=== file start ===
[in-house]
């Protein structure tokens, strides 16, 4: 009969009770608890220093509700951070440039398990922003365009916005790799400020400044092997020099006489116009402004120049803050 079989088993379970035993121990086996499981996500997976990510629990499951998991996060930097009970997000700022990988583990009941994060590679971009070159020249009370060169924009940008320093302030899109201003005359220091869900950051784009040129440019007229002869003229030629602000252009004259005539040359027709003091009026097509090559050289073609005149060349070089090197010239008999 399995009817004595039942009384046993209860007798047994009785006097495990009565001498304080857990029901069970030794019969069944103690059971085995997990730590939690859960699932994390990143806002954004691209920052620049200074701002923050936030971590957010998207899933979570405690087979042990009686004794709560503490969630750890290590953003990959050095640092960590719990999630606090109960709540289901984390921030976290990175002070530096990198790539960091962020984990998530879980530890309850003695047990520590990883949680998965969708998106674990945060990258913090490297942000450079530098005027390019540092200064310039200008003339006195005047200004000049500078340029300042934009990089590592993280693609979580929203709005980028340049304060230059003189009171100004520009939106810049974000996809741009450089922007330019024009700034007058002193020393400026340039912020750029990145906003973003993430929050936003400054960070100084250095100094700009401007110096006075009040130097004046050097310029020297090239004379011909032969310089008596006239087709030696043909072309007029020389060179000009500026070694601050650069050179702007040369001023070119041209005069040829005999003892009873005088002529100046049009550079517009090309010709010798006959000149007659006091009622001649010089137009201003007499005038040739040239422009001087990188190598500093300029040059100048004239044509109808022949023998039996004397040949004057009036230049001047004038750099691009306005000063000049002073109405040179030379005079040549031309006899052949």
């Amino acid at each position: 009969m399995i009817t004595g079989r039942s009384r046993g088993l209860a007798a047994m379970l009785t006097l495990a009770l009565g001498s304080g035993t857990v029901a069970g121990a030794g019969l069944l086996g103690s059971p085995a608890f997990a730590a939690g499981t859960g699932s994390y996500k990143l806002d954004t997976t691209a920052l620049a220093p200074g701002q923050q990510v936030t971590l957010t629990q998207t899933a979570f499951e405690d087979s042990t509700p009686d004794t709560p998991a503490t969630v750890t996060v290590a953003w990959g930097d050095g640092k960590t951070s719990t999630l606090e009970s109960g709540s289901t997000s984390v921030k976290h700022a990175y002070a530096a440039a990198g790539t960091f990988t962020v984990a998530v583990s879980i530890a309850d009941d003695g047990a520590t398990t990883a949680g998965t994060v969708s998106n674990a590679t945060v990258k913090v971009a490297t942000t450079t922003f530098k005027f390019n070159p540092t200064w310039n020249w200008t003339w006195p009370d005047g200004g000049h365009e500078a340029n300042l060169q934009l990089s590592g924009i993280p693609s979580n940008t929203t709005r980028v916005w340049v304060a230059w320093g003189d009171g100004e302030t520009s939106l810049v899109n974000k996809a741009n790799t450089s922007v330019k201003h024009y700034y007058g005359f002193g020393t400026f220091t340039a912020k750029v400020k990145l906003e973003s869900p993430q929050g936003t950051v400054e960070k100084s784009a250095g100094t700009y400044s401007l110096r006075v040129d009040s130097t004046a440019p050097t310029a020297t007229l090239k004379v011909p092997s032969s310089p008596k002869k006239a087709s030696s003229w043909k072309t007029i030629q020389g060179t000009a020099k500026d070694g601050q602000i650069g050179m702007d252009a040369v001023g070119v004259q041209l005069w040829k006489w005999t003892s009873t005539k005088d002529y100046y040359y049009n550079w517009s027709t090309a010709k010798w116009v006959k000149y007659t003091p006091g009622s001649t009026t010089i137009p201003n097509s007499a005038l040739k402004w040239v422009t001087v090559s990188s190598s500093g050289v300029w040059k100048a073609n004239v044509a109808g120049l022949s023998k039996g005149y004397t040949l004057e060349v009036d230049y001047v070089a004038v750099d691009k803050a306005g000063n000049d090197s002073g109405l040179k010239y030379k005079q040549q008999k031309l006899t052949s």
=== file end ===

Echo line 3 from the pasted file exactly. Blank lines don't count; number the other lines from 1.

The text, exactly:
């Amino acid at each position: 009969m399995i009817t004595g079989r039942s009384r046993g088993l209860a007798a047994m379970l009785t006097l495990a009770l009565g001498s304080g035993t857990v029901a069970g121990a030794g019969l069944l086996g103690s059971p085995a608890f997990a730590a939690g499981t859960g699932s994390y996500k990143l806002d954004t997976t691209a920052l620049a220093p200074g701002q923050q990510v936030t971590l957010t629990q998207t899933a979570f499951e405690d087979s042990t509700p009686d004794t709560p998991a503490t969630v750890t996060v290590a953003w990959g930097d050095g640092k960590t951070s719990t999630l606090e009970s109960g709540s289901t997000s984390v921030k976290h700022a990175y002070a530096a440039a990198g790539t960091f990988t962020v984990a998530v583990s879980i530890a309850d009941d003695g047990a520590t398990t990883a949680g998965t994060v969708s998106n674990a590679t945060v990258k913090v971009a490297t942000t450079t922003f530098k005027f390019n070159p540092t200064w310039n020249w200008t003339w006195p009370d005047g200004g000049h365009e500078a340029n300042l060169q934009l990089s590592g924009i993280p693609s979580n940008t929203t709005r980028v916005w340049v304060a230059w320093g003189d009171g100004e302030t520009s939106l810049v899109n974000k996809a741009n790799t450089s922007v330019k201003h024009y700034y007058g005359f002193g020393t400026f220091t340039a912020k750029v400020k990145l906003e973003s869900p993430q929050g936003t950051v400054e960070k100084s784009a250095g100094t700009y400044s401007l110096r006075v040129d009040s130097t004046a440019p050097t310029a020297t007229l090239k004379v011909p092997s032969s310089p008596k002869k006239a087709s030696s003229w043909k072309t007029i030629q020389g060179t000009a020099k500026d070694g601050q602000i650069g050179m702007d252009a040369v001023g070119v004259q041209l005069w040829k006489w005999t003892s009873t005539k005088d002529y100046y040359y049009n550079w517009s027709t090309a010709k010798w116009v006959k000149y007659t003091p006091g009622s001649t009026t010089i137009p201003n097509s007499a005038l040739k402004w040239v422009t001087v090559s990188s190598s500093g050289v300029w040059k100048a073609n004239v044509a109808g120049l022949s023998k039996g005149y004397t040949l004057e060349v009036d230049y001047v070089a004038v750099d691009k803050a306005g000063n000049d090197s002073g109405l040179k010239y030379k005079q040549q008999k031309l006899t052949s």